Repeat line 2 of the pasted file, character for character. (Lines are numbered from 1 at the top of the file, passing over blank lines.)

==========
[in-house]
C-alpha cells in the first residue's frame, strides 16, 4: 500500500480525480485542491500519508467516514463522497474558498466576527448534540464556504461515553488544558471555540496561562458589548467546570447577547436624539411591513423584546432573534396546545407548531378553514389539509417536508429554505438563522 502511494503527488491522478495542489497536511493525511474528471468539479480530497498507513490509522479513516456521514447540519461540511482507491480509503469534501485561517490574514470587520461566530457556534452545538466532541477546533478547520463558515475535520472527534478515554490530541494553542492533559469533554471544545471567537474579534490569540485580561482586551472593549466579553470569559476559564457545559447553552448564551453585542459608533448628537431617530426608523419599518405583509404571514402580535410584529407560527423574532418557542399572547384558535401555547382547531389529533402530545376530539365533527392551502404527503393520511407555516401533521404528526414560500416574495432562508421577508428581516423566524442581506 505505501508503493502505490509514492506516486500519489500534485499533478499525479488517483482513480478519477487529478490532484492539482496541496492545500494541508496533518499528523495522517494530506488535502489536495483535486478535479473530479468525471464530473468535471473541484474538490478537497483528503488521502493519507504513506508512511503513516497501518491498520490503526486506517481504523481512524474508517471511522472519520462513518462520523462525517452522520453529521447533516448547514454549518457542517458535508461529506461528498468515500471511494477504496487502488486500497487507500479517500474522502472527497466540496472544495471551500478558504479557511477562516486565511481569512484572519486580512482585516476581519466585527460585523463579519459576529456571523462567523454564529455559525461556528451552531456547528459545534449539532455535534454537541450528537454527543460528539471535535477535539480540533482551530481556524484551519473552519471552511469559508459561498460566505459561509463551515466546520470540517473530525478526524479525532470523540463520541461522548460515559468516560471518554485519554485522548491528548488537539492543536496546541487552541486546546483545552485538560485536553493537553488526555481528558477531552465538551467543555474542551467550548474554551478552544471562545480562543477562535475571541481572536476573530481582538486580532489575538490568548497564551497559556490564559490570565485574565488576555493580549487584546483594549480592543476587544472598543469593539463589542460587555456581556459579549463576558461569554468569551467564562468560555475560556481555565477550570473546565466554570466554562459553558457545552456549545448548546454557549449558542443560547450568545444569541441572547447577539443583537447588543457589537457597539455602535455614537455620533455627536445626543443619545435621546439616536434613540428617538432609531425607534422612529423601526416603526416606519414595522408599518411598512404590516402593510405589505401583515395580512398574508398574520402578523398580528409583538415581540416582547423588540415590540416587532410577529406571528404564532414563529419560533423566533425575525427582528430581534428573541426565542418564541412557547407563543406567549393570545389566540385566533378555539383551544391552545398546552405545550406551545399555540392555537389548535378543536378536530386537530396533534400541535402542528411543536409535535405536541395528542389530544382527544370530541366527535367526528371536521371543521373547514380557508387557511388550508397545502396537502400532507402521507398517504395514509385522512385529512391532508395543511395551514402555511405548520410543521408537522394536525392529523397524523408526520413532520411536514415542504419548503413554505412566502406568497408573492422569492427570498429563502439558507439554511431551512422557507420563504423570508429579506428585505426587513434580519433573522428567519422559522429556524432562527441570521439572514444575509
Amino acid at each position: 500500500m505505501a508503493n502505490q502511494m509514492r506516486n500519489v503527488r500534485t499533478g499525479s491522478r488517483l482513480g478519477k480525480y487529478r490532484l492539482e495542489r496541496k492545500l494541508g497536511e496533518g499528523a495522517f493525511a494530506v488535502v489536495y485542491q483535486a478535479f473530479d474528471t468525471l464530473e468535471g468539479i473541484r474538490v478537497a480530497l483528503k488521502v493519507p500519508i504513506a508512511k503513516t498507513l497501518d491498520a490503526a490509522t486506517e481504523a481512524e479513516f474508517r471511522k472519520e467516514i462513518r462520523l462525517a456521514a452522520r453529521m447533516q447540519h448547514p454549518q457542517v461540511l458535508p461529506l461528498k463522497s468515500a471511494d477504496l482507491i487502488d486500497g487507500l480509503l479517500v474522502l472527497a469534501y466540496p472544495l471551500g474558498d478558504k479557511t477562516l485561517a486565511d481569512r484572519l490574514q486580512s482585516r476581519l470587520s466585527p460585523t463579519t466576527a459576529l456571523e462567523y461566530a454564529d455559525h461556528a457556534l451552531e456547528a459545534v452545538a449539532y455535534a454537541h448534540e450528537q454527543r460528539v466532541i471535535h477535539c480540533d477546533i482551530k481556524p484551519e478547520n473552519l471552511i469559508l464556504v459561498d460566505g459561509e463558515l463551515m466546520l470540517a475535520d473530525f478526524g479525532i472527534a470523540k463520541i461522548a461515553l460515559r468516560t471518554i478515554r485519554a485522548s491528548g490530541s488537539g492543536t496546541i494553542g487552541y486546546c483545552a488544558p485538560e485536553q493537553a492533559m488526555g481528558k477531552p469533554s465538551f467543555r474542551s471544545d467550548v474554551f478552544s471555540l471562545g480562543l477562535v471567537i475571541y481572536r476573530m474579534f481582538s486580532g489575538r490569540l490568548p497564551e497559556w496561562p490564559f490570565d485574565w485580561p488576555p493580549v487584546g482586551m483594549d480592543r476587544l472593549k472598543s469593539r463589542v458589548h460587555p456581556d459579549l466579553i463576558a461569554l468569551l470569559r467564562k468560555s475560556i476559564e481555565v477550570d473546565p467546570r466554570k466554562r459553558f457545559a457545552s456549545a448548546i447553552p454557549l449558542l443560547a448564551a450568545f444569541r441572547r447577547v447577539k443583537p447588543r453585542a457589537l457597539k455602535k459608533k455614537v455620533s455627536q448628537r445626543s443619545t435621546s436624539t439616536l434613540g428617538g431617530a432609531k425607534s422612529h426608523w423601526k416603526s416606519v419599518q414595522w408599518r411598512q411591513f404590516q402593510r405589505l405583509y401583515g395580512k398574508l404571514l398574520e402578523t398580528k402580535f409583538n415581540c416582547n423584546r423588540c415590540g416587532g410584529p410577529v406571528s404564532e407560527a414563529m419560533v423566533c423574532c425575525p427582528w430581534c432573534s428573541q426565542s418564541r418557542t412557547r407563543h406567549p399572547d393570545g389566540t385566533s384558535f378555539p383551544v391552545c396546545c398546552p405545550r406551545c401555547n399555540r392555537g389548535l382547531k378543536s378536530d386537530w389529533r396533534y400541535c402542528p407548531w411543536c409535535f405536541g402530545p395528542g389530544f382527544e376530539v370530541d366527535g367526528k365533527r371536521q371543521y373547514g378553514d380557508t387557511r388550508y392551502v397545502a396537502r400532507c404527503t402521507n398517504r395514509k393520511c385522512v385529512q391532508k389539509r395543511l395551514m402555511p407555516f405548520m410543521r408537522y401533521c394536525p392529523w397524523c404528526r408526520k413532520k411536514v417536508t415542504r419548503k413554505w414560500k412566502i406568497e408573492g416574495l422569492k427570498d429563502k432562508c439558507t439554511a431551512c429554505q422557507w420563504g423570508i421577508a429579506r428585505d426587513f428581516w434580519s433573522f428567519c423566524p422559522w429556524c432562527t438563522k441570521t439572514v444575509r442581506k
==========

C-alpha cells in the first residue's frame, strides 16, 4: 500500500480525480485542491500519508467516514463522497474558498466576527448534540464556504461515553488544558471555540496561562458589548467546570447577547436624539411591513423584546432573534396546545407548531378553514389539509417536508429554505438563522 502511494503527488491522478495542489497536511493525511474528471468539479480530497498507513490509522479513516456521514447540519461540511482507491480509503469534501485561517490574514470587520461566530457556534452545538466532541477546533478547520463558515475535520472527534478515554490530541494553542492533559469533554471544545471567537474579534490569540485580561482586551472593549466579553470569559476559564457545559447553552448564551453585542459608533448628537431617530426608523419599518405583509404571514402580535410584529407560527423574532418557542399572547384558535401555547382547531389529533402530545376530539365533527392551502404527503393520511407555516401533521404528526414560500416574495432562508421577508428581516423566524442581506 505505501508503493502505490509514492506516486500519489500534485499533478499525479488517483482513480478519477487529478490532484492539482496541496492545500494541508496533518499528523495522517494530506488535502489536495483535486478535479473530479468525471464530473468535471473541484474538490478537497483528503488521502493519507504513506508512511503513516497501518491498520490503526486506517481504523481512524474508517471511522472519520462513518462520523462525517452522520453529521447533516448547514454549518457542517458535508461529506461528498468515500471511494477504496487502488486500497487507500479517500474522502472527497466540496472544495471551500478558504479557511477562516486565511481569512484572519486580512482585516476581519466585527460585523463579519459576529456571523462567523454564529455559525461556528451552531456547528459545534449539532455535534454537541450528537454527543460528539471535535477535539480540533482551530481556524484551519473552519471552511469559508459561498460566505459561509463551515466546520470540517473530525478526524479525532470523540463520541461522548460515559468516560471518554485519554485522548491528548488537539492543536496546541487552541486546546483545552485538560485536553493537553488526555481528558477531552465538551467543555474542551467550548474554551478552544471562545480562543477562535475571541481572536476573530481582538486580532489575538490568548497564551497559556490564559490570565485574565488576555493580549487584546483594549480592543476587544472598543469593539463589542460587555456581556459579549463576558461569554468569551467564562468560555475560556481555565477550570473546565466554570466554562459553558457545552456549545448548546454557549449558542443560547450568545444569541441572547447577539443583537447588543457589537457597539455602535455614537455620533455627536445626543443619545435621546439616536434613540428617538432609531425607534422612529423601526416603526416606519414595522408599518411598512404590516402593510405589505401583515395580512398574508398574520402578523398580528409583538415581540416582547423588540415590540416587532410577529406571528404564532414563529419560533423566533425575525427582528430581534428573541426565542418564541412557547407563543406567549393570545389566540385566533378555539383551544391552545398546552405545550406551545399555540392555537389548535378543536378536530386537530396533534400541535402542528411543536409535535405536541395528542389530544382527544370530541366527535367526528371536521371543521373547514380557508387557511388550508397545502396537502400532507402521507398517504395514509385522512385529512391532508395543511395551514402555511405548520410543521408537522394536525392529523397524523408526520413532520411536514415542504419548503413554505412566502406568497408573492422569492427570498429563502439558507439554511431551512422557507420563504423570508429579506428585505426587513434580519433573522428567519422559522429556524432562527441570521439572514444575509